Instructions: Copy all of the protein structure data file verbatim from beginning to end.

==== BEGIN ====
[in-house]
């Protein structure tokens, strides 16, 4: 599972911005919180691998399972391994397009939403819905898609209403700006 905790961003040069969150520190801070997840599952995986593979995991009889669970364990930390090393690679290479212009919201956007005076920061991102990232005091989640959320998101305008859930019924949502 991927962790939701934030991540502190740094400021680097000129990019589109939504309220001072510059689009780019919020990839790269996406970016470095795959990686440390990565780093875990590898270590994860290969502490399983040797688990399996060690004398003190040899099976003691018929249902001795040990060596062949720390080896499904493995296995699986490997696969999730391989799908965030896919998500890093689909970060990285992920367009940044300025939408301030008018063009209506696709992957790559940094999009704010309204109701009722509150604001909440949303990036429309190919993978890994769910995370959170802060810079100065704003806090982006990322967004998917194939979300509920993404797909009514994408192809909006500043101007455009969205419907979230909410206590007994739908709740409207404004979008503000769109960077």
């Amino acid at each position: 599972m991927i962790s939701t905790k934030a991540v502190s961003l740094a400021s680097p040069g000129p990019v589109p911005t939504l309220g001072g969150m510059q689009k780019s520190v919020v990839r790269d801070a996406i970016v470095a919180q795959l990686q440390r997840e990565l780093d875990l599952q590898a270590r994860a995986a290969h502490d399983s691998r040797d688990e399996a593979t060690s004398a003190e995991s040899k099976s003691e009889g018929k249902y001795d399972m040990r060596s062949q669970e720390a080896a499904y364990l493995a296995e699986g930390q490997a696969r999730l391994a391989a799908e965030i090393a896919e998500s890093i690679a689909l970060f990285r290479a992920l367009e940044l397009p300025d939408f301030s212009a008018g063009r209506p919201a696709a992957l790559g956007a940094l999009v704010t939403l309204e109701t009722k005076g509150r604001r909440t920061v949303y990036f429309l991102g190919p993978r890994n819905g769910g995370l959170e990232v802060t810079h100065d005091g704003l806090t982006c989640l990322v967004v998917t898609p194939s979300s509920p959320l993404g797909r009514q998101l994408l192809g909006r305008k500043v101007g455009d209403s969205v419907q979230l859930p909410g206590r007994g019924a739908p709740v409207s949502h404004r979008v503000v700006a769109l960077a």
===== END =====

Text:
[in-house]
């Protein structure tokens, strides 16, 4: 599972911005919180691998399972391994397009939403819905898609209403700006 905790961003040069969150520190801070997840599952995986593979995991009889669970364990930390090393690679290479212009919201956007005076920061991102990232005091989640959320998101305008859930019924949502 991927962790939701934030991540502190740094400021680097000129990019589109939504309220001072510059689009780019919020990839790269996406970016470095795959990686440390990565780093875990590898270590994860290969502490399983040797688990399996060690004398003190040899099976003691018929249902001795040990060596062949720390080896499904493995296995699986490997696969999730391989799908965030896919998500890093689909970060990285992920367009940044300025939408301030008018063009209506696709992957790559940094999009704010309204109701009722509150604001909440949303990036429309190919993978890994769910995370959170802060810079100065704003806090982006990322967004998917194939979300509920993404797909009514994408192809909006500043101007455009969205419907979230909410206590007994739908709740409207404004979008503000769109960077």
């Amino acid at each position: 599972m991927i962790s939701t905790k934030a991540v502190s961003l740094a400021s680097p040069g000129p990019v589109p911005t939504l309220g001072g969150m510059q689009k780019s520190v919020v990839r790269d801070a996406i970016v470095a919180q795959l990686q440390r997840e990565l780093d875990l599952q590898a270590r994860a995986a290969h502490d399983s691998r040797d688990e399996a593979t060690s004398a003190e995991s040899k099976s003691e009889g018929k249902y001795d399972m040990r060596s062949q669970e720390a080896a499904y364990l493995a296995e699986g930390q490997a696969r999730l391994a391989a799908e965030i090393a896919e998500s890093i690679a689909l970060f990285r290479a992920l367009e940044l397009p300025d939408f301030s212009a008018g063009r209506p919201a696709a992957l790559g956007a940094l999009v704010t939403l309204e109701t009722k005076g509150r604001r909440t920061v949303y990036f429309l991102g190919p993978r890994n819905g769910g995370l959170e990232v802060t810079h100065d005091g704003l806090t982006c989640l990322v967004v998917t898609p194939s979300s509920p959320l993404g797909r009514q998101l994408l192809g909006r305008k500043v101007g455009d209403s969205v419907q979230l859930p909410g206590r007994g019924a739908p709740v409207s949502h404004r979008v503000v700006a769109l960077a």